A woman sips her coffee while thinking of ways to support her spouse living with cancer.
6 Ways to Care for Someone with Mesothelioma Cancer

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A mesothelioma cancer diagnosis can leave families wondering how to best care for their loved one at home. Supportive cancer care for mesothelioma will involve special attention to lung health, as well as finding ways to ease mesothelioma cancer symptoms and treatment side effects.

Consider the following tips to care for your loved one with mesothelioma cancer. Remember that simply being there for them is a lot to handle and taking care of yourself will help you be a better caregiver.

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A woman sips her coffee while thinking of ways to support her spouse living with cancer.
Supporting Your Spouse Living with Cancer

Contributed by Nathan McVeigh

According to the National Library of Medicine, the spouse of someone living with cancer holds a very influential role. So much, in fact, a recent study found that a spouse’s positive attitude can help reduce the likelihood of depression in the one who has cancer by as much as 30 percent. This finding is important because it shows that the spouse’s mental health is just as much of a factor in the adjustment process as the one with cancer—if not more so. If you find yourself occupying this role, and want to be a more helpful spouse, you can start with these general guidelines.

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As a woman sits in a window, she reflects on the things she didn't know about breast cancer.
5 Things You Might Not Know about Breast Cancer

Contributed by Christine Binney

Over the course of a lifetime, invasive breast cancer will develop in about one in eight women in the United States. Since it is such a prevalent disease, there are countless organizations that exist to spread awareness about breast cancer. Yet despite the public awareness, there are still aspects of the disease that are unknown to many. Here are five things you might not know about breast cancer.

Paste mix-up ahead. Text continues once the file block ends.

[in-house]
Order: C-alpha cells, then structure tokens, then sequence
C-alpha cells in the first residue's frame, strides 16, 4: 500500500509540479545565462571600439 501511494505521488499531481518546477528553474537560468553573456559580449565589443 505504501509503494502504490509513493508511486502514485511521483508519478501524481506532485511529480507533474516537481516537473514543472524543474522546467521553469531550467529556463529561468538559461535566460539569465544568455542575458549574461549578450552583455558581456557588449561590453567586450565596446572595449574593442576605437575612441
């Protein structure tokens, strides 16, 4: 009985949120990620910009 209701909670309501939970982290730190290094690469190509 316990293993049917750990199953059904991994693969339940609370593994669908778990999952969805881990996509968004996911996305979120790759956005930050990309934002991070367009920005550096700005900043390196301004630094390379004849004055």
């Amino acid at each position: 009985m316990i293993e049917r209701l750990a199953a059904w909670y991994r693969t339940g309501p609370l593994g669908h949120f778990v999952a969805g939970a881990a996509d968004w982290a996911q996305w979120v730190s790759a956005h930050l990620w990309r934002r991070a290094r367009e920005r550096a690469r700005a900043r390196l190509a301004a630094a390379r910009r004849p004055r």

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Waiting for the right moment to tell your children "I have cancer" takes patience and courage.
Honey, I Have Cancer: How to Talk to Your Children About Cancer

Contributed by Michelle Hassler

Sitting across from a doctor and hearing the words, “you have cancer” may be the scariest moment of your life. Those three little words may seem like they can stop time altogether. However, after the initial blow, time seems to speed up as you immediately become more aware of your mortality than ever before. Some are immediately hit with the gravity of the situation. Others may need time to process the information and seek comfort in a mind-numbing state of denial. Reality may seem too harsh, too uncertain, or too much to process. However, there is one part of reality that may be even harder to handle: having to tell your children, “I have cancer.” As a parent, you have always been there to support and protect your children. Not knowing what changes the future will bring is a scary reality. How are your kids supposed to cope with this diagnosis when you yourself are having trouble dealing with the news?

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A woman is bald after going through chemotherapy hair loss.
Staying Positive and Making Chemotherapy Hair Loss Look Good

Contributed by Christine Binney

The effects of chemotherapy on cancer patients can be hard to endure.  As chemotherapy drugs work to kill cancer cells, they can also kill other quickly growing, healthy cells including those in the hair root. Many people will experience hair loss during treatment and it is one of the most feared side effects that people encounter. Hair loss can be sudden or slow, full or partial, and occur evenly or in clumps. Hair loss may also occur among eyelashes, eyebrows and body hair. In almost all cases, hair will grow back after treatment. However, chemotherapy hair loss can have a negative effect on a person’s confidence and self-esteem.

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Help your friend during the chemotherapy process.
What to Talk About During the Chemotherapy Process

Contributed by Haley Burress

If you have never had a family member or friend trudge through the chemotherapy process, you might be nervous or anxious about giving your friend a ride to his next chemo appointment. It can be daunting to walk in the room and sit next to those big recliners. You might feel scared or sad that your friend has to be there at all. However, all of those feelings aside, you are doing the best thing you can for your friend – you are showing up. When you show up, you are demonstrating that your friend isn’t in this cancer fight alone; you are showing that you are here for the long haul and that you will sit with them through the bad parts so that they are not sitting alone.

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